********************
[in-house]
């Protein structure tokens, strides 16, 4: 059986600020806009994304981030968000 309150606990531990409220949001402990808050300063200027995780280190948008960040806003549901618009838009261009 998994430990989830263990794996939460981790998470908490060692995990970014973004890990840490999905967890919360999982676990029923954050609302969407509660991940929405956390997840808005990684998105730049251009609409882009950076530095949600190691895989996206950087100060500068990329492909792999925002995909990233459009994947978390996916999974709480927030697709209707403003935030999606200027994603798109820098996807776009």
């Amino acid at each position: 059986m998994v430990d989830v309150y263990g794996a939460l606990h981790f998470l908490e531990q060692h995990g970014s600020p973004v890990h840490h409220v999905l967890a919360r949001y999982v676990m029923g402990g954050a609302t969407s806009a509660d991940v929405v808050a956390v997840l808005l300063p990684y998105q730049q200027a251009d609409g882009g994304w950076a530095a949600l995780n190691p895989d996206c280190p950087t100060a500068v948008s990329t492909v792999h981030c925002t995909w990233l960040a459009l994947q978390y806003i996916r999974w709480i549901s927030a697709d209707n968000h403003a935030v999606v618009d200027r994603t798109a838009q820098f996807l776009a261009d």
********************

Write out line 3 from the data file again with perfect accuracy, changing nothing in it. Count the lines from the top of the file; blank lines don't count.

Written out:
């Amino acid at each position: 059986m998994v430990d989830v309150y263990g794996a939460l606990h981790f998470l908490e531990q060692h995990g970014s600020p973004v890990h840490h409220v999905l967890a919360r949001y999982v676990m029923g402990g954050a609302t969407s806009a509660d991940v929405v808050a956390v997840l808005l300063p990684y998105q730049q200027a251009d609409g882009g994304w950076a530095a949600l995780n190691p895989d996206c280190p950087t100060a500068v948008s990329t492909v792999h981030c925002t995909w990233l960040a459009l994947q978390y806003i996916r999974w709480i549901s927030a697709d209707n968000h403003a935030v999606v618009d200027r994603t798109a838009q820098f996807l776009a261009d």